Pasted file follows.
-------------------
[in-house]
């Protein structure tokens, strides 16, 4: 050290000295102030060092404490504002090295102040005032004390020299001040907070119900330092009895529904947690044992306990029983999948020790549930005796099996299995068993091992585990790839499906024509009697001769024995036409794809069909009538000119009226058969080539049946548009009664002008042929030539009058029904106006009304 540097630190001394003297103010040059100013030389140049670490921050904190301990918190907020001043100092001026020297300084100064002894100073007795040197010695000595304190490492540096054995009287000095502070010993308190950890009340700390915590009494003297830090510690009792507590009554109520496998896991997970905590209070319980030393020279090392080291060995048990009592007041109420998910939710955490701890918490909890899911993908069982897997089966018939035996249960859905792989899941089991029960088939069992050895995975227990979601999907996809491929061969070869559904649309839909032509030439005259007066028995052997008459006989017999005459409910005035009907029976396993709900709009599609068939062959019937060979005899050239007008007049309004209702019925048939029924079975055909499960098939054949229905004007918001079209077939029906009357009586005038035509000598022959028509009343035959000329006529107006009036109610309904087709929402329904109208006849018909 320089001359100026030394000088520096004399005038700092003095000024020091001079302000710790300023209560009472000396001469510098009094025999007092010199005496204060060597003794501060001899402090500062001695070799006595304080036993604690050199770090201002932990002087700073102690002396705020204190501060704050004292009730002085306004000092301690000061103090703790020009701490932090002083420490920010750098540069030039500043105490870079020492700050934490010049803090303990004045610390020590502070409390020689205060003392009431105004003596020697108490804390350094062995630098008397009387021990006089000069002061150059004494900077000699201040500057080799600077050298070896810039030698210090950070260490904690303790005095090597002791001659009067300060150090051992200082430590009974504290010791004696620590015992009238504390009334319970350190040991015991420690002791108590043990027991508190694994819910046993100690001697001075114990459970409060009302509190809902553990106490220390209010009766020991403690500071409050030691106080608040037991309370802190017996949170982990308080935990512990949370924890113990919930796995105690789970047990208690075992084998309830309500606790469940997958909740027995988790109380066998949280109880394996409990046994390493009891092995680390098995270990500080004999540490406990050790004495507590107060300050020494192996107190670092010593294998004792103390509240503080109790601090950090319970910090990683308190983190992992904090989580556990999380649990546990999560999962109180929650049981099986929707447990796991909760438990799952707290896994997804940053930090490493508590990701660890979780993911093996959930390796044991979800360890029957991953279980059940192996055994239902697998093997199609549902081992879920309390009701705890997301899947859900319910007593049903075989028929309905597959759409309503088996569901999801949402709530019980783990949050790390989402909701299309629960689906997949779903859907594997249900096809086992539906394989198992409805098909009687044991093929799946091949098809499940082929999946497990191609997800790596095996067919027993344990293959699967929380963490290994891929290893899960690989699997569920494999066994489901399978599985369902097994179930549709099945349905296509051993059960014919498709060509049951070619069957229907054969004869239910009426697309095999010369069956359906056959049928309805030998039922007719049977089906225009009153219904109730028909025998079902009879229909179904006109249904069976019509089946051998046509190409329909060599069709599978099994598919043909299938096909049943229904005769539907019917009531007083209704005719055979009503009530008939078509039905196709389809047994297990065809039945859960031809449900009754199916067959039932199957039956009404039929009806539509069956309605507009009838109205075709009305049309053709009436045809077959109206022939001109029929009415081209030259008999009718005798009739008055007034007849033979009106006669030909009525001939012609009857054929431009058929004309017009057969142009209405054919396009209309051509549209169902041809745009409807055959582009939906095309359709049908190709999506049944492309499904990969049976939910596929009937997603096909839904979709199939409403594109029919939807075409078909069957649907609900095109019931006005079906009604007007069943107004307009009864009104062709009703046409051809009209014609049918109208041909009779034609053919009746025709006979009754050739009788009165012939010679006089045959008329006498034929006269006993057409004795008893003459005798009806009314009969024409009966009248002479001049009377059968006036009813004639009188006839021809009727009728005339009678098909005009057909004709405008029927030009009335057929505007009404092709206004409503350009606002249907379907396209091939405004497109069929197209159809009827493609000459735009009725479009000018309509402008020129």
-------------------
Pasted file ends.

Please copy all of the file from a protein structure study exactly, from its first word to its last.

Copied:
[in-house]
């Protein structure tokens, strides 16, 4: 050290000295102030060092404490504002090295102040005032004390020299001040907070119900330092009895529904947690044992306990029983999948020790549930005796099996299995068993091992585990790839499906024509009697001769024995036409794809069909009538000119009226058969080539049946548009009664002008042929030539009058029904106006009304 540097630190001394003297103010040059100013030389140049670490921050904190301990918190907020001043100092001026020297300084100064002894100073007795040197010695000595304190490492540096054995009287000095502070010993308190950890009340700390915590009494003297830090510690009792507590009554109520496998896991997970905590209070319980030393020279090392080291060995048990009592007041109420998910939710955490701890918490909890899911993908069982897997089966018939035996249960859905792989899941089991029960088939069992050895995975227990979601999907996809491929061969070869559904649309839909032509030439005259007066028995052997008459006989017999005459409910005035009907029976396993709900709009599609068939062959019937060979005899050239007008007049309004209702019925048939029924079975055909499960098939054949229905004007918001079209077939029906009357009586005038035509000598022959028509009343035959000329006529107006009036109610309904087709929402329904109208006849018909 320089001359100026030394000088520096004399005038700092003095000024020091001079302000710790300023209560009472000396001469510098009094025999007092010199005496204060060597003794501060001899402090500062001695070799006595304080036993604690050199770090201002932990002087700073102690002396705020204190501060704050004292009730002085306004000092301690000061103090703790020009701490932090002083420490920010750098540069030039500043105490870079020492700050934490010049803090303990004045610390020590502070409390020689205060003392009431105004003596020697108490804390350094062995630098008397009387021990006089000069002061150059004494900077000699201040500057080799600077050298070896810039030698210090950070260490904690303790005095090597002791001659009067300060150090051992200082430590009974504290010791004696620590015992009238504390009334319970350190040991015991420690002791108590043990027991508190694994819910046993100690001697001075114990459970409060009302509190809902553990106490220390209010009766020991403690500071409050030691106080608040037991309370802190017996949170982990308080935990512990949370924890113990919930796995105690789970047990208690075992084998309830309500606790469940997958909740027995988790109380066998949280109880394996409990046994390493009891092995680390098995270990500080004999540490406990050790004495507590107060300050020494192996107190670092010593294998004792103390509240503080109790601090950090319970910090990683308190983190992992904090989580556990999380649990546990999560999962109180929650049981099986929707447990796991909760438990799952707290896994997804940053930090490493508590990701660890979780993911093996959930390796044991979800360890029957991953279980059940192996055994239902697998093997199609549902081992879920309390009701705890997301899947859900319910007593049903075989028929309905597959759409309503088996569901999801949402709530019980783990949050790390989402909701299309629960689906997949779903859907594997249900096809086992539906394989198992409805098909009687044991093929799946091949098809499940082929999946497990191609997800790596095996067919027993344990293959699967929380963490290994891929290893899960690989699997569920494999066994489901399978599985369902097994179930549709099945349905296509051993059960014919498709060509049951070619069957229907054969004869239910009426697309095999010369069956359906056959049928309805030998039922007719049977089906225009009153219904109730028909025998079902009879229909179904006109249904069976019509089946051998046509190409329909060599069709599978099994598919043909299938096909049943229904005769539907019917009531007083209704005719055979009503009530008939078509039905196709389809047994297990065809039945859960031809449900009754199916067959039932199957039956009404039929009806539509069956309605507009009838109205075709009305049309053709009436045809077959109206022939001109029929009415081209030259008999009718005798009739008055007034007849033979009106006669030909009525001939012609009857054929431009058929004309017009057969142009209405054919396009209309051509549209169902041809745009409807055959582009939906095309359709049908190709999506049944492309499904990969049976939910596929009937997603096909839904979709199939409403594109029919939807075409078909069957649907609900095109019931006005079906009604007007069943107004307009009864009104062709009703046409051809009209014609049918109208041909009779034609053919009746025709006979009754050739009788009165012939010679006089045959008329006498034929006269006993057409004795008893003459005798009806009314009969024409009966009248002479001049009377059968006036009813004639009188006839021809009727009728005339009678098909005009057909004709405008029927030009009335057929505007009404092709206004409503350009606002249907379907396209091939405004497109069929197209159809009827493609000459735009009725479009000018309509402008020129």